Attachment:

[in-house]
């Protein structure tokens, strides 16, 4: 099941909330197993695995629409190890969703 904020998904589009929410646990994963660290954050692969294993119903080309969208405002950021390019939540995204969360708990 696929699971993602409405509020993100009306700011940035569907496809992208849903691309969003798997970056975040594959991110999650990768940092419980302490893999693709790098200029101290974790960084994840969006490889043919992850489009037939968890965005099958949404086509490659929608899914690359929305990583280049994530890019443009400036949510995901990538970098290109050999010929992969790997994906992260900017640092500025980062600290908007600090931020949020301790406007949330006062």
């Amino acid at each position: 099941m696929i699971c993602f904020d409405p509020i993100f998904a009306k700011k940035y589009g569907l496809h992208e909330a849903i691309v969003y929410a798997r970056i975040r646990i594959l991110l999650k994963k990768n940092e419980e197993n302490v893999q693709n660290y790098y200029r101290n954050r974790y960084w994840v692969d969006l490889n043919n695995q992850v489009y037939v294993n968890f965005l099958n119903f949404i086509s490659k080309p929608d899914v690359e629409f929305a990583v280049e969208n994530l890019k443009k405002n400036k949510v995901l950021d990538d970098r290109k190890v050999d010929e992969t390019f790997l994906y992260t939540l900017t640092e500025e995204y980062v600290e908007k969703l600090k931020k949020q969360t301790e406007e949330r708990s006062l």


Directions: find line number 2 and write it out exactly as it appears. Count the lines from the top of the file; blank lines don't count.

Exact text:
């Protein structure tokens, strides 16, 4: 099941909330197993695995629409190890969703 904020998904589009929410646990994963660290954050692969294993119903080309969208405002950021390019939540995204969360708990 696929699971993602409405509020993100009306700011940035569907496809992208849903691309969003798997970056975040594959991110999650990768940092419980302490893999693709790098200029101290974790960084994840969006490889043919992850489009037939968890965005099958949404086509490659929608899914690359929305990583280049994530890019443009400036949510995901990538970098290109050999010929992969790997994906992260900017640092500025980062600290908007600090931020949020301790406007949330006062």